Home » AT&T »Competition »Consumer News »Public Policy & Gov't »Video » Currently Reading:

Groups Sue AT&T Over San Francisco U-verse Cabinets: Environmental Review Demanded

Phillip Dampier August 25, 2011 AT&T, Competition, Consumer News, Public Policy & Gov't, Video 1 Comment

Some proponents for AT&T U-verse suggest people will quickly get used to AT&T's metal cabinets.

A coalition of neighborhoods opposed to the installation of more than 700 4-foot tall metal cabinets across the city of San Francisco have filed suit against AT&T in Superior Court demanding the city follow its own environmental codes and conduct an environmental impact assessment.

The suit comes in response to last month’s close 6-5 vote by the Board of Supervisors permitting AT&T to install up to 726 boxes on the public-right-of-way — typically street corners and sidewalks — to support expansion of its U-verse television, broadband, and phone service.

San Francisco Beautiful, San Francisco Tomorrow, the Potrero Boosters Neighborhood Association, the Dogpatch Neighborhood Association, and the Duboce Triangle Neighborhood Association are all parties to the lawsuit filed Wednesday, which calls the boxes graffiti targets, a safety problem for traffic and pedestrians, and just plain ugly.

Milo Hanke, past president of San Francisco Beautiful, accuses the city of ignoring its own rules to give a green light to AT&T.

“We really don’t want to sue, but we are left with no choice when the city refuses to uphold its own environment codes and is about to give away our sidewalks for the benefit of a private company without objective review,” Hanke told the San Francisco Chronicle.

Long time observers of city politics are frankly surprised AT&T won permission for the controversial boxes.

“It wasn’t that long ago that something like this would have been stopped dead in its tracks in [one] environmental review [after another],” said KCBS-TV reporter Phil Matier.  “But this year, whether it’s a change in the tone for business or for jobs it actually got the six votes needed, and that is going to be interesting as this plays out in an election year in San Francisco.”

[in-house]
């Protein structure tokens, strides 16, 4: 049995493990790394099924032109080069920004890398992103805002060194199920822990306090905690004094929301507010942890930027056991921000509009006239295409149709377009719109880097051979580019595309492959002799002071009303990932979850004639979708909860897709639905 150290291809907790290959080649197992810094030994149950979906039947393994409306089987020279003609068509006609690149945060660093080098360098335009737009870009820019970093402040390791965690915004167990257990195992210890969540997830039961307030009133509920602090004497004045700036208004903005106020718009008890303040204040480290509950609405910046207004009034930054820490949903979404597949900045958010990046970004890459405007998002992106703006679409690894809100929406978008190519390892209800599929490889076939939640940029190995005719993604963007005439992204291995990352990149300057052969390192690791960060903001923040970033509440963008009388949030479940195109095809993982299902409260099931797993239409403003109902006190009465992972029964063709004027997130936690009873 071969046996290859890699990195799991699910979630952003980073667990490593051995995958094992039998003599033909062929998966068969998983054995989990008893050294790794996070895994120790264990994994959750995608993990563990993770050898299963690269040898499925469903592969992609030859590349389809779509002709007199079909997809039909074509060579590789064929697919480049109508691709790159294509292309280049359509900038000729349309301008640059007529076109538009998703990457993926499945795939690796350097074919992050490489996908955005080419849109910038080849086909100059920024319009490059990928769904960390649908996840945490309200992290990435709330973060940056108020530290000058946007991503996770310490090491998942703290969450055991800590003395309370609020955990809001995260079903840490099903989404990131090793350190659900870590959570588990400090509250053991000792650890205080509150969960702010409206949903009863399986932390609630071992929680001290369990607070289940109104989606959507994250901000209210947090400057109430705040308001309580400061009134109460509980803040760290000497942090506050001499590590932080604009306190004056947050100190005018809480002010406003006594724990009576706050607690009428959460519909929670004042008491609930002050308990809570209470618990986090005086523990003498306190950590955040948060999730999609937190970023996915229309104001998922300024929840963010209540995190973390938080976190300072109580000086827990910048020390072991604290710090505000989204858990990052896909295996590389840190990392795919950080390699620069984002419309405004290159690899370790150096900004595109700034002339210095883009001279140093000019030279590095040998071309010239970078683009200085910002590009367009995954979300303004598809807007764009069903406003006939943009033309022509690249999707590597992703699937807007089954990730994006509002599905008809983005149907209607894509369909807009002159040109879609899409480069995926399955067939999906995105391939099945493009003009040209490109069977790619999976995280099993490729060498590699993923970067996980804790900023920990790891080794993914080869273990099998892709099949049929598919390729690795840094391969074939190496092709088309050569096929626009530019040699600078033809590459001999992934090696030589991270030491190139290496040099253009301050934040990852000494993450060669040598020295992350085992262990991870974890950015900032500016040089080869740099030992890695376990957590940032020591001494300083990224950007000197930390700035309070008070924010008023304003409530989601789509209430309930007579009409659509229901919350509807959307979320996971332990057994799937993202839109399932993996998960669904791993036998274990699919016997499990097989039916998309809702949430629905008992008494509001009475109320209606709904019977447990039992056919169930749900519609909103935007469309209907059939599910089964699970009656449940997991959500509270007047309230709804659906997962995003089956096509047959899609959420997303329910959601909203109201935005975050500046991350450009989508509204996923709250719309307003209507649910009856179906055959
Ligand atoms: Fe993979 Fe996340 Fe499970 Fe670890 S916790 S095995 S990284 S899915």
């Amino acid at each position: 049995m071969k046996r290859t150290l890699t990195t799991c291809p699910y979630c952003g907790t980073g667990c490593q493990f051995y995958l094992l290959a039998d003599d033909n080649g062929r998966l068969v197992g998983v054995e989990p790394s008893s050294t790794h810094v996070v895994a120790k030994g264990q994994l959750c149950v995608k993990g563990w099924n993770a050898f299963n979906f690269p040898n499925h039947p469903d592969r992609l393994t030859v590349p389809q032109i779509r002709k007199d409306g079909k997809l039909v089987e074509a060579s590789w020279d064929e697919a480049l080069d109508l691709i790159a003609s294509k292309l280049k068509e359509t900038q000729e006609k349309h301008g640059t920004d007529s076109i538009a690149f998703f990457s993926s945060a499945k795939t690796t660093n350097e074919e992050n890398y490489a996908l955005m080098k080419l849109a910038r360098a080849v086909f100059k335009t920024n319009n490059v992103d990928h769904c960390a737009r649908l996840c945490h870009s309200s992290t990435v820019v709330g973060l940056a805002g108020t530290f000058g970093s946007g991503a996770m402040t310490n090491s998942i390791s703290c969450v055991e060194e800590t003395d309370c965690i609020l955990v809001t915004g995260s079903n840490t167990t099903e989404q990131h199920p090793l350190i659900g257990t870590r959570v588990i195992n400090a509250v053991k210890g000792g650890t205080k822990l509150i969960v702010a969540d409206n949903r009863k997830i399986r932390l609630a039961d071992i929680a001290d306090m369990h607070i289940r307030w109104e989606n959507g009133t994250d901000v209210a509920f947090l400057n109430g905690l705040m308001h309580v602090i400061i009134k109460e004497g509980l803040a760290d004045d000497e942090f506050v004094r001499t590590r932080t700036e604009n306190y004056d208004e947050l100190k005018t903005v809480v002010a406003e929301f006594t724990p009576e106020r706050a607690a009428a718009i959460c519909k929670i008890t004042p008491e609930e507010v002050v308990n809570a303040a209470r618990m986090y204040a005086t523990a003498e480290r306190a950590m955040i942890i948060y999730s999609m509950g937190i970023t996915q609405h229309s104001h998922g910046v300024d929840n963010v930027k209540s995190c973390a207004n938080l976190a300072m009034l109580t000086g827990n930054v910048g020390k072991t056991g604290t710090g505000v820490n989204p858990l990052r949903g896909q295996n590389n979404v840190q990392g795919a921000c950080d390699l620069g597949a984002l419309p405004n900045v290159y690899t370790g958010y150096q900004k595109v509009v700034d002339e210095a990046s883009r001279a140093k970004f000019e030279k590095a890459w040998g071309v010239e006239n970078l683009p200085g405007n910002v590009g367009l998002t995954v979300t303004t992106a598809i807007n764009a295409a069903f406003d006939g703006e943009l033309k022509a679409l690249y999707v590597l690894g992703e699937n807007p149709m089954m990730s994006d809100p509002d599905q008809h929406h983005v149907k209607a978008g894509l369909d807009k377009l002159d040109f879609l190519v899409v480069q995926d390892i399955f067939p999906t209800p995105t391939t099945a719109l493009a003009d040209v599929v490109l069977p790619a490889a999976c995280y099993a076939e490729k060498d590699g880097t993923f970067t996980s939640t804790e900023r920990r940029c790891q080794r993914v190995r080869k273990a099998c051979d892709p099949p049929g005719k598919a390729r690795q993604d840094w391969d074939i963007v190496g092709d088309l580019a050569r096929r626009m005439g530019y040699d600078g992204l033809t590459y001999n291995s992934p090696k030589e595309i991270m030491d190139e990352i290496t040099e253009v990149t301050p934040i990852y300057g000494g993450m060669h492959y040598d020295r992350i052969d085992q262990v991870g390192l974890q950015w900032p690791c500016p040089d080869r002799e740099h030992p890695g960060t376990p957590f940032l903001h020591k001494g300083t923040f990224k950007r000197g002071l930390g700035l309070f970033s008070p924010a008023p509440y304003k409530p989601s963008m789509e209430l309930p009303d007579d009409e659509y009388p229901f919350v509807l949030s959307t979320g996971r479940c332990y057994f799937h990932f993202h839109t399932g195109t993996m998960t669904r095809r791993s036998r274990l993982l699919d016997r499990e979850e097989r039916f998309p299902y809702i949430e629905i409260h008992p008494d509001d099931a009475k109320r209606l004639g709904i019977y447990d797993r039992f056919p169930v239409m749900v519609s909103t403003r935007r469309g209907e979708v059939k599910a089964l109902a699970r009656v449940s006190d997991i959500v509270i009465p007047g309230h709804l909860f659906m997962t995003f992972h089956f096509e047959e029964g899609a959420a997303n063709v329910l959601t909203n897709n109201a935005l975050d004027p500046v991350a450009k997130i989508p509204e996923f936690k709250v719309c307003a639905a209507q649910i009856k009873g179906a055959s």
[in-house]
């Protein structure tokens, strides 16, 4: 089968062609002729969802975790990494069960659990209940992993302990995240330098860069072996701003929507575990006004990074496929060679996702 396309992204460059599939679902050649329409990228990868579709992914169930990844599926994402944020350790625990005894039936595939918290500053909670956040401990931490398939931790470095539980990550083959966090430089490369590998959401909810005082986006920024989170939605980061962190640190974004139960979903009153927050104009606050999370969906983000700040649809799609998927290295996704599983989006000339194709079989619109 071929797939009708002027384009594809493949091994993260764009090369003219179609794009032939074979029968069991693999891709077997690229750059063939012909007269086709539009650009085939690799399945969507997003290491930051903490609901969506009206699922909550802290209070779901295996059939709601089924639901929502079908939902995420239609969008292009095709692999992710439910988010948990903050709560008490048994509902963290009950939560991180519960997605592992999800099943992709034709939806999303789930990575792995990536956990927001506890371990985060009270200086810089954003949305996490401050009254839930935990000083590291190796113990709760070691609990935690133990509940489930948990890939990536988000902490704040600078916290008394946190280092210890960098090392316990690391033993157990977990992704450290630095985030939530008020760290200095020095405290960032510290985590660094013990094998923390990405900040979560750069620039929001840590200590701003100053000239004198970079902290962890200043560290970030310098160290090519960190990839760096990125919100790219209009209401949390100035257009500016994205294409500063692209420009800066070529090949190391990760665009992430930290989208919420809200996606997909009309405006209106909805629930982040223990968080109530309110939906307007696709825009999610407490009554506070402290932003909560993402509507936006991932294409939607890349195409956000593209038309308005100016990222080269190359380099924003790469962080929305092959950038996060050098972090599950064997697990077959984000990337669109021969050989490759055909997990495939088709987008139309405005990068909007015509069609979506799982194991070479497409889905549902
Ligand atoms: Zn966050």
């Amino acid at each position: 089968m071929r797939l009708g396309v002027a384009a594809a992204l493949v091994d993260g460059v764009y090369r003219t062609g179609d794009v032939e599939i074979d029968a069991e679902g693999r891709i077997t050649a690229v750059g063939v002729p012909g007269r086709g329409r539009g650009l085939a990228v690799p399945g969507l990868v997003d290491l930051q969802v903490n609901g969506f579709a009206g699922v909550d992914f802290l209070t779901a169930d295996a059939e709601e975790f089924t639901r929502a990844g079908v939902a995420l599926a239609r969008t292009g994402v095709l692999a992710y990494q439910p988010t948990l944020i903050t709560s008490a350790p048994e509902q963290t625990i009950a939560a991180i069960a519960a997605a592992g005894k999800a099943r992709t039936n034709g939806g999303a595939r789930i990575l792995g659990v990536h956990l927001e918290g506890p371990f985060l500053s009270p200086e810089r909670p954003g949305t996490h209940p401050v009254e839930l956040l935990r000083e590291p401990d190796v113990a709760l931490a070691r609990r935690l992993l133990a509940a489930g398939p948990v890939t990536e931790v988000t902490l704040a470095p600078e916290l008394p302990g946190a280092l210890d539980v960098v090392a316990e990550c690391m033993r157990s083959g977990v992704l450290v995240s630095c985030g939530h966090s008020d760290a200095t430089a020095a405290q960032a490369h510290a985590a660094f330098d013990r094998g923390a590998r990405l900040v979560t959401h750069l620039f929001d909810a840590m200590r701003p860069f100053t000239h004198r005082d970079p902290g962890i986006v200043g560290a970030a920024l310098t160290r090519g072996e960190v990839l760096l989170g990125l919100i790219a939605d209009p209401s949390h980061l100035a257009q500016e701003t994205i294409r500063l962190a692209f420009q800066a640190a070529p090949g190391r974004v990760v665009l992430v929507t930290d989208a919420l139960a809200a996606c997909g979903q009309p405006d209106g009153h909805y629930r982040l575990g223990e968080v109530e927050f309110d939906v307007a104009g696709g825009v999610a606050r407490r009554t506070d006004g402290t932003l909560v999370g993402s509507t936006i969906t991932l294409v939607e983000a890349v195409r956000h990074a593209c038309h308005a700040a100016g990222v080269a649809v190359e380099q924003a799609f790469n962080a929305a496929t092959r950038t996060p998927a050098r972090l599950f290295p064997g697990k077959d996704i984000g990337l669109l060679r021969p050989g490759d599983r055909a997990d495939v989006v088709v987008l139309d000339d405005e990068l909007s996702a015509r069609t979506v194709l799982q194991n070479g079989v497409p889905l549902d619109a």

Lane Kasselman, an AT&T spokesman countered: “This is about choice and competition for San Francisco residents. It’s about new, better technology that enhances peoples’ lives. AT&T thanks the San Francisco Board of Supervisors for supporting the deployment of U-verse throughout San Francisco. We’ve already started construction and are working as quickly as possible to bring next generation IP network services to every block and household that wants it.”

But Hanke thinks the city has gone too far for the benefit of AT&T at the expense of local residents.

“This is a private enterprise with a benefit to private parties,” Hanke told KCBS.  “Why should the public be subsidizing a Dallas-based corporation, and having to look at these ugly boxes in the process.”

Sean Elsbernd, who serves on San Francisco’s Board of Supervisors personally thinks the boxes are a great idea, suggesting Comcast needs competition.